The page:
The Drugs for Neglected Diseases initiative (DNDi) welcomes the World Intellectual Property Organization (WIPO) initiative to create an open innovation platform – in the form of a searchable public database – to make intellectual property (IP), including compounds and regulatory data, for neglected disease innovation available for licensing. The initiative, called Re:Search, is being launched today in Geneva.
This initiative confirms a recent growing trend of openness in the management of IP for global health. After the Medicines Patent Pool for HIV launched by UNITAID and the Pool for Open Innovation for Neglected Tropical Diseases (NTDs) launched by GlaxoSmithKline (GSK), WIPO Re:Search represents an additional move towards more open mechanisms that have the potential to facilitate and foster sharing of IP and knowledge for neglected disease innovation.
DNDi joins WIPO Re:Search as a Provider and likely User. It has committed to providing raw data to WIPO Re:Search, including information on development of drugs for leishmaniasis and human African trypanosomiasis, both of which are fatal parasitic diseases.
This mechanism has the potential to avoid duplication in research and to reduce costs and development timelines for the benefit of patients. However, while DNDi welcomes the initiative, it points to two elements considered essential to ensure innovation and access in neglected-disease endemic countries:
‘Firstly, WIPO and other important players engaged in global health should take a step further in terms of access, especially by including not only the least developed countries but all neglected disease-endemic countries’, said Dr Bernard Pécoul, Executive Director of DNDi. ‘Secondly, we need to aim for more transparency in licensing practices that have a public health goal. We have to go beyond the minimum,’ he added.
Since its inception, DNDi has advocated for open innovation. In practice, it brokers very ambitious and clear agreements to ensure equitable access in neglected disease-endemic countries with several pharmaceutical partners. DNDi will continue to negotiate for the best conditions for neglected patients and to promote more open innovation for neglected diseases.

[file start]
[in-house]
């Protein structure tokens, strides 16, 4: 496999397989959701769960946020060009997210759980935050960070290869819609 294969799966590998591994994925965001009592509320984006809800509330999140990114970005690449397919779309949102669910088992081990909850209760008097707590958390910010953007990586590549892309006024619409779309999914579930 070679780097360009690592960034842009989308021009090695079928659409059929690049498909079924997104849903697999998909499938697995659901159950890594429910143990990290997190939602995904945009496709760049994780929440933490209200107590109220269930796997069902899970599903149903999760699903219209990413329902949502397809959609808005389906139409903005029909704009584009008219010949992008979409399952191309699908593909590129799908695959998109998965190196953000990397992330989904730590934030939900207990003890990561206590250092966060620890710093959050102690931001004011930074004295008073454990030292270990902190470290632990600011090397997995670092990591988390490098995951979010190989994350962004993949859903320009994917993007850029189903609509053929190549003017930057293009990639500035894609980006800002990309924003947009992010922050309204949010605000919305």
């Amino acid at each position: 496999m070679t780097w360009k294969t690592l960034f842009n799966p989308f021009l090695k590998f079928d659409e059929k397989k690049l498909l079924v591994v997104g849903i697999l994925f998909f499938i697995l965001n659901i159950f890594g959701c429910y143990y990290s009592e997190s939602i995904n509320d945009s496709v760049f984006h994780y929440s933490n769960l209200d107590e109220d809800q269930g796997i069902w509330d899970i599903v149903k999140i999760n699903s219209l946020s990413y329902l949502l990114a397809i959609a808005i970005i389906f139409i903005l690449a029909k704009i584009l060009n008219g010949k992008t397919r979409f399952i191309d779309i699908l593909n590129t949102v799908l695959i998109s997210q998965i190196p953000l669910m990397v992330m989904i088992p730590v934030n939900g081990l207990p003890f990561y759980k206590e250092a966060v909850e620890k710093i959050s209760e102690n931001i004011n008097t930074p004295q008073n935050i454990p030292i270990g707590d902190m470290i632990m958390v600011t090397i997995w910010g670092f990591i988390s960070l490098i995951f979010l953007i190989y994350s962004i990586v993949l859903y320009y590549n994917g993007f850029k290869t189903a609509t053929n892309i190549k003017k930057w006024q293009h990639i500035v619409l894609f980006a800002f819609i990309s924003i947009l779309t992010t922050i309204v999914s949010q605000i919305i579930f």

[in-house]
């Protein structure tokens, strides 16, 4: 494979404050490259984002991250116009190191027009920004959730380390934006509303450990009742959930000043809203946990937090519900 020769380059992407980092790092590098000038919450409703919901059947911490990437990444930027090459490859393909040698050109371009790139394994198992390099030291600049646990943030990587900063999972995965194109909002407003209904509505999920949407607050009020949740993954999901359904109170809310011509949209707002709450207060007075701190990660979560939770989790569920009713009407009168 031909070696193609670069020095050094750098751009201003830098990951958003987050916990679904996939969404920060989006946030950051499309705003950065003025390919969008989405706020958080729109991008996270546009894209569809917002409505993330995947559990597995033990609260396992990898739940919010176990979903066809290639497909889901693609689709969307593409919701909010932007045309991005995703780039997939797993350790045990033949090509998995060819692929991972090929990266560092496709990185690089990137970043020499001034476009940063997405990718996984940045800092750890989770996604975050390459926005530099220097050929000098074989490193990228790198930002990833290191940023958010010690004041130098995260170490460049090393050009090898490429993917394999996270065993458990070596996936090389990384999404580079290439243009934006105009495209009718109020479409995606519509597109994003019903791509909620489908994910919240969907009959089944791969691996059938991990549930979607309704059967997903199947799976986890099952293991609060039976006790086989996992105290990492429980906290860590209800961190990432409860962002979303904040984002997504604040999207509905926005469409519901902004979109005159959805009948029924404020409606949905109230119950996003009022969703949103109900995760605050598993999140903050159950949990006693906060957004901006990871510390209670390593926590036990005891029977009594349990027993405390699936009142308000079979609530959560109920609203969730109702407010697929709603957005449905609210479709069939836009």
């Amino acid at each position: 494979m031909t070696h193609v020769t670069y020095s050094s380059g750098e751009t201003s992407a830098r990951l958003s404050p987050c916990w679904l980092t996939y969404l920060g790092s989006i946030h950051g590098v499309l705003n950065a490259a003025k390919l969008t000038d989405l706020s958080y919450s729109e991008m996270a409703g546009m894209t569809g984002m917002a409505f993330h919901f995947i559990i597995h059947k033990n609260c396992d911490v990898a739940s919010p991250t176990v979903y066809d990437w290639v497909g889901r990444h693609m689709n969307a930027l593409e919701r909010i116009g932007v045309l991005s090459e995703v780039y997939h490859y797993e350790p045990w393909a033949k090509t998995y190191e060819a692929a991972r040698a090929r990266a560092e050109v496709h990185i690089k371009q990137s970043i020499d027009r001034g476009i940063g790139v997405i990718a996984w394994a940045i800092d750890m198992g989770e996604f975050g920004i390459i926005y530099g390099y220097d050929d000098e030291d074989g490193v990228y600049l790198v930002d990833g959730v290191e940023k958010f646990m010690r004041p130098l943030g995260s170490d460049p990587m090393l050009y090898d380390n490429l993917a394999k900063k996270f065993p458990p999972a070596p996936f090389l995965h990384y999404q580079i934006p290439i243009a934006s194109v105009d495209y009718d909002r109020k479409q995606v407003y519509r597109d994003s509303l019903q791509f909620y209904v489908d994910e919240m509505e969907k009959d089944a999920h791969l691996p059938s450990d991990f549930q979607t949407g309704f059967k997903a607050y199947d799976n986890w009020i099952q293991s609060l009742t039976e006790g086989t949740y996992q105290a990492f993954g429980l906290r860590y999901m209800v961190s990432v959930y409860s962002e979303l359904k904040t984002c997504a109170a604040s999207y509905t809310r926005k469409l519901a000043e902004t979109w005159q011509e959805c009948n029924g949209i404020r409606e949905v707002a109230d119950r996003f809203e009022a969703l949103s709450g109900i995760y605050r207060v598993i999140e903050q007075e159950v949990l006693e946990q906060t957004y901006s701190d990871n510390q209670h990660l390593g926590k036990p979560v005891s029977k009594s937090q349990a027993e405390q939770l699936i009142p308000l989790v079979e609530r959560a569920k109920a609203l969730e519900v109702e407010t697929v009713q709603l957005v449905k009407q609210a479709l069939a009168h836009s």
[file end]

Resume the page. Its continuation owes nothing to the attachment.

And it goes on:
Part of DNDi’s mission is to encourage and support follow-on research for neglected diseases by the research community. It will use WIPO Re:Search, in addition to other public databases, to share, as much as possible, research data generated in partnership with public and private partners.
About Drugs for Neglected Diseases initiative (DNDi)
DNDi is a not-for-profit research and development organization working to deliver new treatments for neglected diseases, in particular human African trypanosomiasis, leishmaniasis, Chagas disease, malaria, and, with the recent expansion of its portfolio, specific helminth infections and pediatric HIV. DNDi was established in 2003 by Doctors Without Borders/Médecins Sans Frontières (MSF), the Oswaldo Cruz Foundation from Brazil, the Indian Council for Medical Research, the Kenya Medical Research Institute, the Ministry of Health of Malaysia, and the Pasteur Institute of France. The UNICEF/UNDP/World Bank/World Health Organization’s Special Programme for Research and Training in Tropical Diseases (TDR) serves as a permanent observer.
Gabrielle Landry Chappuis
Head of Communication and Advocacy, DNDi
Tel.: +41 79 309 3910